It's a while since I posted anything on here, which is not because I haven't taken any photos, I have taken lots, but because I haven't had much to say about them. But since writing over on 'that photography forum' the other day that I'm coming to think there are two sorts of photographer - instinctive/reactive ones and planners/controllers - it sort of fits in with what I have been doing with my cameras.

Most of the time I've been using my compact. Not because it slips in a pocket, but because it's flexible to use and the results are perfectly good enough for the use they have been put to - blogging. With a bit of care they are good enough to print to at least A4 too.

There's the nub. I take photographs when something presents itself to me as a likely subject. To some people that's plain wrong. They have to have an idea of what to photograph before they pick up a camera, while having a camera to hand is what makes me  think about taking pictures. For the planners that camera choice is important, for me anything available will have to suffice.

It's the same with projects. I had this 'big project' in mind. Made a few pictures then sat at the computer and wrote introductory notes and plotted out how to present it in book form. I even got as far as making some dummy page layouts. It was all there in my head how the finished thing would look. All that remained was to gather some information and take the photos to fit the blank spaces in the layout. That was when I lost interest and shelved the project. Probably for good.

It seems to me that no matter how strongly someone might advise you to work in a particular way your have to find strategies for making photographs or developing projects that work for you. There's no single right way. My main strategy is the haphazard one of having a lot of ideas lodged in my brain and taking photos to suit them when they crop up on my aimless wanderings. Sometimes I'll get it in my head to go and do something specific. A case in point was a return to the marsh.

Trying to make pictures about a flat, open space is quite difficult. The wide views never really capture any of the spirit of the place. I suppose I could wait for a dramatic skyscape and take the easy way out. But that's not my style. The approach I seem top have adopted is to make pictures of details where land and water interact. Some as single images, some as pairs or more of pictures.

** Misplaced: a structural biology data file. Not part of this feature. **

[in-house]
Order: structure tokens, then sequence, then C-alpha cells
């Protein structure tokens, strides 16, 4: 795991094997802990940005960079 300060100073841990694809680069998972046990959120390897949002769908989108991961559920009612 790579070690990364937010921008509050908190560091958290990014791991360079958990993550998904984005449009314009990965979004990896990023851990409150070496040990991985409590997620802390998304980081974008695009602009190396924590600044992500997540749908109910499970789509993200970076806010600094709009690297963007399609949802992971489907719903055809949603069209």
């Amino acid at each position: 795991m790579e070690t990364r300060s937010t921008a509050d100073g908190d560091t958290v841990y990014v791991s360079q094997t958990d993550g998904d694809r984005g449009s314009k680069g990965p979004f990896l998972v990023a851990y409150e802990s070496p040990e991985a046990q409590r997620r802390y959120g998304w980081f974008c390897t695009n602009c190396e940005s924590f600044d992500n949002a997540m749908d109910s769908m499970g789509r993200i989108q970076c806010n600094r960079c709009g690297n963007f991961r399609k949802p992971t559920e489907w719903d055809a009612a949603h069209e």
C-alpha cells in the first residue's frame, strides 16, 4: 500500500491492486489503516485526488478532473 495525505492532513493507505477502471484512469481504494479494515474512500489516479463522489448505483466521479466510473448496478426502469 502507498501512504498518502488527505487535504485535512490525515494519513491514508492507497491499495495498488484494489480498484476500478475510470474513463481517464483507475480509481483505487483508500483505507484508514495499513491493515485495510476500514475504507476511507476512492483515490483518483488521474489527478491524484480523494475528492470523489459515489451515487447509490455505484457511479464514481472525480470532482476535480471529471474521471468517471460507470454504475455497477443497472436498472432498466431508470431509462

I'm still not sure if this is the best solution, but it's the one I'm running with at the moment. There's every chance it'll prove to be yet another dead-end!

At the other end of the scale the Autoflora project has, I'm pretty certain, been put to bed. The end result being a simple set of four pictures. I couldn't see any need to explore the concept any further by looking at other ways in which plants and cars cross paths. The pictures of overgrown car parks and tracks seems to be based on a different idea altogether.

Making diptychs, grids and strips of pictures has become a bit of a habit for me. Or has it become a style? I do like the way they can say more than a single picture, yet don't need to go over the top like some typology projects do. A whole book of pictures of different examples of one kind of thing can be tedious. Not to mention a bit pointless. It's an easy path to take though, which is probably why it's popular among a certain section of photographers. Ones who like planning things and knowing what they'll be doing next. What I'll be photographing next remains a mystery.